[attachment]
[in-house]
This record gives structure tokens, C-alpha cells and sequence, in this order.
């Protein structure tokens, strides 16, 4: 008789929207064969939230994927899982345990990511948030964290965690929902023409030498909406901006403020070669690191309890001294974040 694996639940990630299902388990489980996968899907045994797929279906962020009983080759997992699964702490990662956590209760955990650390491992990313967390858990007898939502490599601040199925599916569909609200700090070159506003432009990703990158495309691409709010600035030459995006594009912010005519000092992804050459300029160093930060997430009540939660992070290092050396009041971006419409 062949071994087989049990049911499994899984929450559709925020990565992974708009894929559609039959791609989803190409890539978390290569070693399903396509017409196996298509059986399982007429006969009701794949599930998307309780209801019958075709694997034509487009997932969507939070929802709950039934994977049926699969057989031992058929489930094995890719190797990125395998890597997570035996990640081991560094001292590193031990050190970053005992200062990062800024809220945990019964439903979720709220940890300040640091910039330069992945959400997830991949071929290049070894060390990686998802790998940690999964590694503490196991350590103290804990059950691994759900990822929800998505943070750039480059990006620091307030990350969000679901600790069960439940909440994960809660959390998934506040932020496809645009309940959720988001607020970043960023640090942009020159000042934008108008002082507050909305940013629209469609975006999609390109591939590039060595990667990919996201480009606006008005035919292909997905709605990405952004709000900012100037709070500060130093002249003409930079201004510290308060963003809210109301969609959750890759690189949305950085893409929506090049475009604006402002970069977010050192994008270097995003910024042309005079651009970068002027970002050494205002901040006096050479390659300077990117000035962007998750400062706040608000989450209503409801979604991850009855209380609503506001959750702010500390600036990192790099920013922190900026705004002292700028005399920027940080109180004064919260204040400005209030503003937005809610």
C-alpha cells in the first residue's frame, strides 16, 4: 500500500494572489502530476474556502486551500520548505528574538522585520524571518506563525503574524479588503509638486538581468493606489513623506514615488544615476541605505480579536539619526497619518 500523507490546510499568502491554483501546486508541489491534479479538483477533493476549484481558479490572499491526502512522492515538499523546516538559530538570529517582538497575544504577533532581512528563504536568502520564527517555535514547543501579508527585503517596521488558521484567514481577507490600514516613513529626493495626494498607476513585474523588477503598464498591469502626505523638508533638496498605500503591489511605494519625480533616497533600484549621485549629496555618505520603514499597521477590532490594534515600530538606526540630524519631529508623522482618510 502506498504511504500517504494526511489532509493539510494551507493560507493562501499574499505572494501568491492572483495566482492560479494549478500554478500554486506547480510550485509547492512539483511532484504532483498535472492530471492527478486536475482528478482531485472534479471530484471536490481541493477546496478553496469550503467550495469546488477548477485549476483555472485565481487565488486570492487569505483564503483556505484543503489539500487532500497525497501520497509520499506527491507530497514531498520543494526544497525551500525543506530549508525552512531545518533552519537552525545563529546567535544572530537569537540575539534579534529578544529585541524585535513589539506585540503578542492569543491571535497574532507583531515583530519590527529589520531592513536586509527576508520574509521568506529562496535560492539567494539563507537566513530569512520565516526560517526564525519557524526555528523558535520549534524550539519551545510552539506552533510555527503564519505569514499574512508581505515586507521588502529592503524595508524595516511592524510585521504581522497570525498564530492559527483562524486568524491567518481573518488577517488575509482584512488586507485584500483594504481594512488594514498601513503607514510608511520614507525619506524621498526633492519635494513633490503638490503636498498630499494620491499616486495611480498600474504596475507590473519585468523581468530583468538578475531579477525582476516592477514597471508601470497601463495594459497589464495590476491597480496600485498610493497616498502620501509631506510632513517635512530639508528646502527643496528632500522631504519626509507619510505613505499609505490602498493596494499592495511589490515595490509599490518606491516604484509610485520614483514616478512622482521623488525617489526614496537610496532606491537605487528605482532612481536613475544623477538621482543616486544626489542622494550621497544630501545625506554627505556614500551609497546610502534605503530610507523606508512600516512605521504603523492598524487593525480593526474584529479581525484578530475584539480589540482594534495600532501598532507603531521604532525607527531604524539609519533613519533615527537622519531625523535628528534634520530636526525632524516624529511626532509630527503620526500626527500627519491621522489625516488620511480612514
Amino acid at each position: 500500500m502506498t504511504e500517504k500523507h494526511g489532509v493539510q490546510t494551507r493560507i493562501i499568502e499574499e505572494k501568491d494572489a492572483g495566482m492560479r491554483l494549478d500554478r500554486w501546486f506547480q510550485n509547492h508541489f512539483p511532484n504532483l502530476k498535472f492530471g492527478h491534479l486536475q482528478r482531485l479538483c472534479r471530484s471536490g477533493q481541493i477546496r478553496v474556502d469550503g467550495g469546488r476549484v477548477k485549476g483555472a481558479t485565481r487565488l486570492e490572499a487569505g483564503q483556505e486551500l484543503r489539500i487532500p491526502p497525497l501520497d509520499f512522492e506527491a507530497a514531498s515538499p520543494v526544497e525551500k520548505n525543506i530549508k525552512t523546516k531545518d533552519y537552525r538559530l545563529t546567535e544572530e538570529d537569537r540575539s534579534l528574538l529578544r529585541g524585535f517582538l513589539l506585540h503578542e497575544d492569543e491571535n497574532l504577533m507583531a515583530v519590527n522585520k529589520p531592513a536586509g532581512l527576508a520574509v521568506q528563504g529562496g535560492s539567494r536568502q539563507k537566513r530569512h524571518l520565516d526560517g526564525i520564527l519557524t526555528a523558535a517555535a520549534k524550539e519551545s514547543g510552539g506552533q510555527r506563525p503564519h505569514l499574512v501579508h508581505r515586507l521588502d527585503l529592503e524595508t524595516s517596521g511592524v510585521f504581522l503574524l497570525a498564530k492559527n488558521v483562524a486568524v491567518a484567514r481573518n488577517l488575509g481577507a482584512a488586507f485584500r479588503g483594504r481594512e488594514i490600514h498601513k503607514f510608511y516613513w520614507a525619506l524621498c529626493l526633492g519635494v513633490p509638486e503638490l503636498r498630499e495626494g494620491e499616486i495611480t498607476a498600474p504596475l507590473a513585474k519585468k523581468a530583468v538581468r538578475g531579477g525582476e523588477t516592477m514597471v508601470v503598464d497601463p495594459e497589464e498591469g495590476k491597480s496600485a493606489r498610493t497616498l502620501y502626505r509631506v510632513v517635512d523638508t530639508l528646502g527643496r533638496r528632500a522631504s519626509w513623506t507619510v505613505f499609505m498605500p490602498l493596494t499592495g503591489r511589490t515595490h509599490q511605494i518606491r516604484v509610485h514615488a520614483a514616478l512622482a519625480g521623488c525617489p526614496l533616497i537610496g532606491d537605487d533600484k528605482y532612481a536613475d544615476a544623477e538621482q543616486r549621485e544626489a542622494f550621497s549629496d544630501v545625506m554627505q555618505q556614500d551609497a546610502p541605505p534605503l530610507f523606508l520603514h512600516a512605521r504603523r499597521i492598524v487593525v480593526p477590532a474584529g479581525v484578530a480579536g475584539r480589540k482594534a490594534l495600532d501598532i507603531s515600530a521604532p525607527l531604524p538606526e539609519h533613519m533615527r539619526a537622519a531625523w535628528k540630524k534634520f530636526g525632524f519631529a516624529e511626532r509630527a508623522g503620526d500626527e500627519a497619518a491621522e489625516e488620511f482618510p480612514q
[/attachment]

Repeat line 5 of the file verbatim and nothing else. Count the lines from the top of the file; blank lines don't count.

Amino acid at each position: 500500500m502506498t504511504e500517504k500523507h494526511g489532509v493539510q490546510t494551507r493560507i493562501i499568502e499574499e505572494k501568491d494572489a492572483g495566482m492560479r491554483l494549478d500554478r500554486w501546486f506547480q510550485n509547492h508541489f512539483p511532484n504532483l502530476k498535472f492530471g492527478h491534479l486536475q482528478r482531485l479538483c472534479r471530484s471536490g477533493q481541493i477546496r478553496v474556502d469550503g467550495g469546488r476549484v477548477k485549476g483555472a481558479t485565481r487565488l486570492e490572499a487569505g483564503q483556505e486551500l484543503r489539500i487532500p491526502p497525497l501520497d509520499f512522492e506527491a507530497a514531498s515538499p520543494v526544497e525551500k520548505n525543506i530549508k525552512t523546516k531545518d533552519y537552525r538559530l545563529t546567535e544572530e538570529d537569537r540575539s534579534l528574538l529578544r529585541g524585535f517582538l513589539l506585540h503578542e497575544d492569543e491571535n497574532l504577533m507583531a515583530v519590527n522585520k529589520p531592513a536586509g532581512l527576508a520574509v521568506q528563504g529562496g535560492s539567494r536568502q539563507k537566513r530569512h524571518l520565516d526560517g526564525i520564527l519557524t526555528a523558535a517555535a520549534k524550539e519551545s514547543g510552539g506552533q510555527r506563525p503564519h505569514l499574512v501579508h508581505r515586507l521588502d527585503l529592503e524595508t524595516s517596521g511592524v510585521f504581522l503574524l497570525a498564530k492559527n488558521v483562524a486568524v491567518a484567514r481573518n488577517l488575509g481577507a482584512a488586507f485584500r479588503g483594504r481594512e488594514i490600514h498601513k503607514f510608511y516613513w520614507a525619506l524621498c529626493l526633492g519635494v513633490p509638486e503638490l503636498r498630499e495626494g494620491e499616486i495611480t498607476a498600474p504596475l507590473a513585474k519585468k523581468a530583468v538581468r538578475g531579477g525582476e523588477t516592477m514597471v508601470v503598464d497601463p495594459e497589464e498591469g495590476k491597480s496600485a493606489r498610493t497616498l502620501y502626505r509631506v510632513v517635512d523638508t530639508l528646502g527643496r533638496r528632500a522631504s519626509w513623506t507619510v505613505f499609505m498605500p490602498l493596494t499592495g503591489r511589490t515595490h509599490q511605494i518606491r516604484v509610485h514615488a520614483a514616478l512622482a519625480g521623488c525617489p526614496l533616497i537610496g532606491d537605487d533600484k528605482y532612481a536613475d544615476a544623477e538621482q543616486r549621485e544626489a542622494f550621497s549629496d544630501v545625506m554627505q555618505q556614500d551609497a546610502p541605505p534605503l530610507f523606508l520603514h512600516a512605521r504603523r499597521i492598524v487593525v480593526p477590532a474584529g479581525v484578530a480579536g475584539r480589540k482594534a490594534l495600532d501598532i507603531s515600530a521604532p525607527l531604524p538606526e539609519h533613519m533615527r539619526a537622519a531625523w535628528k540630524k534634520f530636526g525632524f519631529a516624529e511626532r509630527a508623522g503620526d500626527e500627519a497619518a491621522e489625516e488620511f482618510p480612514q